For the second year in a row, U.S. Catholics say they are more focused on human trafficking, poverty, and the global refugee crisis than they are on the persecution of Christians around the world.
Nonetheless, 46 percent of U.S. Catholics believe the global persecution of Christians is “very severe,” and 58 percent say they are “very concerned” about the issue. Both figures represent a significant increase from a year ago.
These are among the major findings of the second annual survey of the views of U.S. Catholics regarding the persecution of Christians around the world. The poll was commissioned by Aid to the Church in Need-USA, a Catholic charity I chair, and conducted by McLaughlin & Associates.
The survey aimed to measure:
The extent to which American Catholics are aware of the persecution of Christians around the world;
The countries and regions where they consider Christians to be most severely persecuted;
Specific measures and policies they want the U.S. and other Western governments to pursue to help and protect persecuted Christians;
The extent to which they feel that the Pope, their bishops, and their parishes are making the issue of the persecution of Christians a priority;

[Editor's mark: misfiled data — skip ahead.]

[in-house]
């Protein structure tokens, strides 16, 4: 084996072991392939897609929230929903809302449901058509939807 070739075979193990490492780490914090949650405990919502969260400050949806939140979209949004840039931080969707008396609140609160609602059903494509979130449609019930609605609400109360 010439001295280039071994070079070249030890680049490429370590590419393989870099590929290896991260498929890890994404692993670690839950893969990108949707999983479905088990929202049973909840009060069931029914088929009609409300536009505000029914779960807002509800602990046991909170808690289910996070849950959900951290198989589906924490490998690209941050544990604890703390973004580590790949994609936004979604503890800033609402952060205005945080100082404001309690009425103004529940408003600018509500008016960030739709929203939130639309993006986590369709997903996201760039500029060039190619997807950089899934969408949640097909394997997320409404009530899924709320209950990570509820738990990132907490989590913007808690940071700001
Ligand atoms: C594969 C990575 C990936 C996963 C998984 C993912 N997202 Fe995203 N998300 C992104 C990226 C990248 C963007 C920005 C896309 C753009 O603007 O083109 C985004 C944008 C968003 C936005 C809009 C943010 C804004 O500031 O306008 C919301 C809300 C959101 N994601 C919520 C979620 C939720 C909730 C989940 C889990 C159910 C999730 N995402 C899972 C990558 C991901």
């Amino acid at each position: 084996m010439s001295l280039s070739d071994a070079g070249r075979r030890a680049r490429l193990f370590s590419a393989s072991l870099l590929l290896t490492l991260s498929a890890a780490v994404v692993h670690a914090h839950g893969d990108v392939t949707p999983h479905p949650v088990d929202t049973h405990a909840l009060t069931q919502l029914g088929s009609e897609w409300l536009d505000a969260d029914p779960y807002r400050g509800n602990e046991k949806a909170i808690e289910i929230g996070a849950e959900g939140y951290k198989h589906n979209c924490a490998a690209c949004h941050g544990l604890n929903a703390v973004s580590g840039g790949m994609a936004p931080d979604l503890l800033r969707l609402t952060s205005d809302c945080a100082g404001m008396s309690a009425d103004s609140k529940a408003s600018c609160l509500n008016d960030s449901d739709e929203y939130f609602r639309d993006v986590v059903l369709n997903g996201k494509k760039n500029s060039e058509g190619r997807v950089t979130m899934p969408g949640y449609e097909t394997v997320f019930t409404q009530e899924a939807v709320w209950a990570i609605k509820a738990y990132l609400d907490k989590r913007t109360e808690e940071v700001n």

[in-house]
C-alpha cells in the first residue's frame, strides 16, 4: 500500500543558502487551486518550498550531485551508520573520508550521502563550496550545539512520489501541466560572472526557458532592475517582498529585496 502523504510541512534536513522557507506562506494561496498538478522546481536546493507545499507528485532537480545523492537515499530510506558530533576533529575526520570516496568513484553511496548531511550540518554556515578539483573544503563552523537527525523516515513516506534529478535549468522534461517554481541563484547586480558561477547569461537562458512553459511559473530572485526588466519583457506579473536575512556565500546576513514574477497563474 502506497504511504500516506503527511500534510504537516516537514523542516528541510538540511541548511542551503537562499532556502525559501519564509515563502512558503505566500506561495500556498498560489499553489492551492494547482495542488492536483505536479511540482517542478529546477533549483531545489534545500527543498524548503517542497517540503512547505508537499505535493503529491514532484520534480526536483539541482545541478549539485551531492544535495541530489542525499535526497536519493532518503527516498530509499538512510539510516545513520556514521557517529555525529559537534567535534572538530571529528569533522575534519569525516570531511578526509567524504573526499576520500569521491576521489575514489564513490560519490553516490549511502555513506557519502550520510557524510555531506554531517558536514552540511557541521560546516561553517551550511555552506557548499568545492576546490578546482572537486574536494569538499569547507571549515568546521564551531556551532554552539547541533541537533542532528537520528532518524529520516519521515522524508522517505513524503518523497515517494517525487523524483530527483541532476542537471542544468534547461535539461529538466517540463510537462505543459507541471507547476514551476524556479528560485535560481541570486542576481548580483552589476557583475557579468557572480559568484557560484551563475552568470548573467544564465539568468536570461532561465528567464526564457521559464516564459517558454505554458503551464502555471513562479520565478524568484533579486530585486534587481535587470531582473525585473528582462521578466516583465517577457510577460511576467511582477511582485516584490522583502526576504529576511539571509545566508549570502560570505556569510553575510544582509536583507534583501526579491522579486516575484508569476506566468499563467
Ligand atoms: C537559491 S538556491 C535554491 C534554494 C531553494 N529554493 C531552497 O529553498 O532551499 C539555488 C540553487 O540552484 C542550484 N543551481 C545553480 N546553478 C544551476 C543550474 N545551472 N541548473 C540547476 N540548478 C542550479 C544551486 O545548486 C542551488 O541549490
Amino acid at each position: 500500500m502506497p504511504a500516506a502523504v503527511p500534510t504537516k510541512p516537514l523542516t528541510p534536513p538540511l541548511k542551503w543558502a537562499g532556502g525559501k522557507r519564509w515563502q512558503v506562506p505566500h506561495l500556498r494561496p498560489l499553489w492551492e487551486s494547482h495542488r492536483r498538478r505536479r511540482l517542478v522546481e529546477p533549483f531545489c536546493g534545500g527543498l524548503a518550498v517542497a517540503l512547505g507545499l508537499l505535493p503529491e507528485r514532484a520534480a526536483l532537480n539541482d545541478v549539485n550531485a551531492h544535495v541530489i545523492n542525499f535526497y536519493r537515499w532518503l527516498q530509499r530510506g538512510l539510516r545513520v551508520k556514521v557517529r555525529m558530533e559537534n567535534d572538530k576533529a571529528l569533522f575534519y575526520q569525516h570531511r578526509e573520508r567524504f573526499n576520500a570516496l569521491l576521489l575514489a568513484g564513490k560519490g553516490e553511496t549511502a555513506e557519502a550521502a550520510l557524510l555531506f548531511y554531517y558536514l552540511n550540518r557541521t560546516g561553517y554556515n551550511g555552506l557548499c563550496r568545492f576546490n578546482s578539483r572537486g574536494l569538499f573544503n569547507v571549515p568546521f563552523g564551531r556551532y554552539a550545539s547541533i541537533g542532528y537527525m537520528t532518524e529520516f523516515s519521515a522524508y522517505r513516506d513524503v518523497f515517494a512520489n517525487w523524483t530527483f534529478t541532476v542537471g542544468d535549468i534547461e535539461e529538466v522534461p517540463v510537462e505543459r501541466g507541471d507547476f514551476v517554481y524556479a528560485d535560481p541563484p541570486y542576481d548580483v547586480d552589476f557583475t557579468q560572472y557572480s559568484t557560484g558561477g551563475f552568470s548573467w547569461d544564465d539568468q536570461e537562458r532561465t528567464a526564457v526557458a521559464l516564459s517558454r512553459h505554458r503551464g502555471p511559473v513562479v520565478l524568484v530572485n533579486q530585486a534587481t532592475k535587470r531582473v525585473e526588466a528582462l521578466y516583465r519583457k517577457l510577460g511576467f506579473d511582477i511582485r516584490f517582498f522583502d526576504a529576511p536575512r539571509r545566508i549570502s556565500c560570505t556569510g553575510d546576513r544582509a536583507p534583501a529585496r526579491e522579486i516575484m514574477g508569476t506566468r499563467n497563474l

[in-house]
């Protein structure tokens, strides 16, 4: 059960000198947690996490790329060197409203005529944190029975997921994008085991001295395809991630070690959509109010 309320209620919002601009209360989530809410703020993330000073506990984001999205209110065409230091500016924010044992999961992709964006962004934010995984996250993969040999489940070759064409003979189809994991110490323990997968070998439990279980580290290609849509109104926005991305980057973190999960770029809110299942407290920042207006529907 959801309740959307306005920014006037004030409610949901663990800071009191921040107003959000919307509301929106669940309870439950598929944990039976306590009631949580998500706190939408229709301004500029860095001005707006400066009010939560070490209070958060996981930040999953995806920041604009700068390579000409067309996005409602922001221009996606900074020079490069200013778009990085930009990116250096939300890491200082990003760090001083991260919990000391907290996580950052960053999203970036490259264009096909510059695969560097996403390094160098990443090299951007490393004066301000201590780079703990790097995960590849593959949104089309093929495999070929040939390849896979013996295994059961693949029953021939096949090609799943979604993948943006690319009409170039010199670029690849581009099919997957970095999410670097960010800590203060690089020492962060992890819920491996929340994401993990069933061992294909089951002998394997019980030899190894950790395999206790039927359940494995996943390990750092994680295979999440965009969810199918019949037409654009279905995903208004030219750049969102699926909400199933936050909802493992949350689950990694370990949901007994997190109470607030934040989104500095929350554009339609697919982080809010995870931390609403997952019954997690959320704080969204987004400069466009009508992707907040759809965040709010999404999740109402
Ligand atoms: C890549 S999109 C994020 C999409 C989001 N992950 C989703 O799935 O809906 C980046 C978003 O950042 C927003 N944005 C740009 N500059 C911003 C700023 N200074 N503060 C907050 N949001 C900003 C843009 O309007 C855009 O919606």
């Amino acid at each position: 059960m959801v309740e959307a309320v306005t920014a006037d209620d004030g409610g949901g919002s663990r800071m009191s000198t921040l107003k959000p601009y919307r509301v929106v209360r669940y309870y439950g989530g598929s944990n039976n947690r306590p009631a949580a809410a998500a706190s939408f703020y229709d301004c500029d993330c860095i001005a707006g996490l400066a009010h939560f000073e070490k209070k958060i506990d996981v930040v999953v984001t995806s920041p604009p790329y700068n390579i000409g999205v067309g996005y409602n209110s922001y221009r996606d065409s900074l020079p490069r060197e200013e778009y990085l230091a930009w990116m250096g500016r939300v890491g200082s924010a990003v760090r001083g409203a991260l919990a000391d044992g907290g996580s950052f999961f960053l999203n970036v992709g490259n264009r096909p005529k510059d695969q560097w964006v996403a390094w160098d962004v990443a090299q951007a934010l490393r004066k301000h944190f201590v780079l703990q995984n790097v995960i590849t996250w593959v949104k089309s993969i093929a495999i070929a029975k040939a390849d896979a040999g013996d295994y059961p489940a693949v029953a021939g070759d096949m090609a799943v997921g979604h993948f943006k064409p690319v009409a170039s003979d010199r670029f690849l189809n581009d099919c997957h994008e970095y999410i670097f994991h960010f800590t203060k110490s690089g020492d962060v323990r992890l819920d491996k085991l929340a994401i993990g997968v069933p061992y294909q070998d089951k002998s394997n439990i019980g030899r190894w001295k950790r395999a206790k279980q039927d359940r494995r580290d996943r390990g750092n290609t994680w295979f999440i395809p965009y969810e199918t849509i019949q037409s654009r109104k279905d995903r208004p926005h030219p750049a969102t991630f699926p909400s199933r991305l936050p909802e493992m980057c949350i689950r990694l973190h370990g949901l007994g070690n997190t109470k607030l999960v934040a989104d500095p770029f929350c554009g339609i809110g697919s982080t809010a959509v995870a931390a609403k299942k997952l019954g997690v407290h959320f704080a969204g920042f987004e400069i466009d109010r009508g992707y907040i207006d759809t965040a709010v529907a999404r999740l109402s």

Actions they believe they can and should take themselves.
A mixed picture emerges that shows the urgent need for more and better coverage of the persecution of Christians by mainstream media. It is also clear that bishops and pastors must do more to inform and galvanize the faithful on this issue.
Only 19 percent of U.S. Catholics say their parish is “very involved” with the topic of the persecution of Christians, while 62 percent say it is “very important” their parish do more; less than one-quarter of U.S. Catholics say their local bishop is speaking out on the persecution of Christians — a drop of 8 percent from a year ago. In addition, it is alarming that 14 percent of U.S. Catholics believe their bishop is “not engaged at all.”